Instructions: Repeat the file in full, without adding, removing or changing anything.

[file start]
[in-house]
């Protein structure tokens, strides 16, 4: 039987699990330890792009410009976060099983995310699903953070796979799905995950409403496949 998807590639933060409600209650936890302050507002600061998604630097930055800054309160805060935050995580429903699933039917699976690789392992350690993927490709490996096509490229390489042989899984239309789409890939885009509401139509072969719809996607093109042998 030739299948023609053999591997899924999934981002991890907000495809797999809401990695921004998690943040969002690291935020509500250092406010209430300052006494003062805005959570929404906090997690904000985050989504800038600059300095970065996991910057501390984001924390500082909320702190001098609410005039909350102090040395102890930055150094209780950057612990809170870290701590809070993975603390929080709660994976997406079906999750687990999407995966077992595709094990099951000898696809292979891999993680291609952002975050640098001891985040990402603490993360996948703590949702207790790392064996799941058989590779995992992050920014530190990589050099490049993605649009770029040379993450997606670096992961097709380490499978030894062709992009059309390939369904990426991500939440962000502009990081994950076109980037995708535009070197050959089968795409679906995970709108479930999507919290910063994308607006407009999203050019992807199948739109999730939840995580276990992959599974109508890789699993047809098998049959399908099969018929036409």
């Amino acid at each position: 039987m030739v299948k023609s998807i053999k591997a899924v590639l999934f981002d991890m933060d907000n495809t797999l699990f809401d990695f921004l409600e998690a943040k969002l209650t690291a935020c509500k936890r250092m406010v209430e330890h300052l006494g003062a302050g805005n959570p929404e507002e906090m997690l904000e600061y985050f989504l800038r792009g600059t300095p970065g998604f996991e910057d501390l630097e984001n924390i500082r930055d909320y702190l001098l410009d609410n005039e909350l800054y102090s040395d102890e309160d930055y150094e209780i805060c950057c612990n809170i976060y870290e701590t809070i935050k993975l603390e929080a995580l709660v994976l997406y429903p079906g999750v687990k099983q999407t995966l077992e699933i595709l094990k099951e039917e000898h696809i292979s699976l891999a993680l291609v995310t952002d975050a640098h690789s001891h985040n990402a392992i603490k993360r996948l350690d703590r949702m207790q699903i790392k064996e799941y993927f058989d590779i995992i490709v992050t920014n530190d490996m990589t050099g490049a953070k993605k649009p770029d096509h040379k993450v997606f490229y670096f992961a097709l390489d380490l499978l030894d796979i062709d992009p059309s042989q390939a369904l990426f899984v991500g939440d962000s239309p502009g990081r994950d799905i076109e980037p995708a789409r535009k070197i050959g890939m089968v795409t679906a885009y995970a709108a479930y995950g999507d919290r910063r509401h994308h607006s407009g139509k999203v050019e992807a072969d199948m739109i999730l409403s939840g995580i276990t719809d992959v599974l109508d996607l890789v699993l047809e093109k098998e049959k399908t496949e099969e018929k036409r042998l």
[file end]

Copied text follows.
[in-house]
């Protein structure tokens, strides 16, 4: 039987699990330890792009410009976060099983995310699903953070796979799905995950409403496949 998807590639933060409600209650936890302050507002600061998604630097930055800054309160805060935050995580429903699933039917699976690789392992350690993927490709490996096509490229390489042989899984239309789409890939885009509401139509072969719809996607093109042998 030739299948023609053999591997899924999934981002991890907000495809797999809401990695921004998690943040969002690291935020509500250092406010209430300052006494003062805005959570929404906090997690904000985050989504800038600059300095970065996991910057501390984001924390500082909320702190001098609410005039909350102090040395102890930055150094209780950057612990809170870290701590809070993975603390929080709660994976997406079906999750687990999407995966077992595709094990099951000898696809292979891999993680291609952002975050640098001891985040990402603490993360996948703590949702207790790392064996799941058989590779995992992050920014530190990589050099490049993605649009770029040379993450997606670096992961097709380490499978030894062709992009059309390939369904990426991500939440962000502009990081994950076109980037995708535009070197050959089968795409679906995970709108479930999507919290910063994308607006407009999203050019992807199948739109999730939840995580276990992959599974109508890789699993047809098998049959399908099969018929036409």
């Amino acid at each position: 039987m030739v299948k023609s998807i053999k591997a899924v590639l999934f981002d991890m933060d907000n495809t797999l699990f809401d990695f921004l409600e998690a943040k969002l209650t690291a935020c509500k936890r250092m406010v209430e330890h300052l006494g003062a302050g805005n959570p929404e507002e906090m997690l904000e600061y985050f989504l800038r792009g600059t300095p970065g998604f996991e910057d501390l630097e984001n924390i500082r930055d909320y702190l001098l410009d609410n005039e909350l800054y102090s040395d102890e309160d930055y150094e209780i805060c950057c612990n809170i976060y870290e701590t809070i935050k993975l603390e929080a995580l709660v994976l997406y429903p079906g999750v687990k099983q999407t995966l077992e699933i595709l094990k099951e039917e000898h696809i292979s699976l891999a993680l291609v995310t952002d975050a640098h690789s001891h985040n990402a392992i603490k993360r996948l350690d703590r949702m207790q699903i790392k064996e799941y993927f058989d590779i995992i490709v992050t920014n530190d490996m990589t050099g490049a953070k993605k649009p770029d096509h040379k993450v997606f490229y670096f992961a097709l390489d380490l499978l030894d796979i062709d992009p059309s042989q390939a369904l990426f899984v991500g939440d962000s239309p502009g990081r994950d799905i076109e980037p995708a789409r535009k070197i050959g890939m089968v795409t679906a885009y995970a709108a479930y995950g999507d919290r910063r509401h994308h607006s407009g139509k999203v050019e992807a072969d199948m739109i999730l409403s939840g995580i276990t719809d992959v599974l109508d996607l890789v699993l047809e093109k098998e049959k399908t496949e099969e018929k036409r042998l």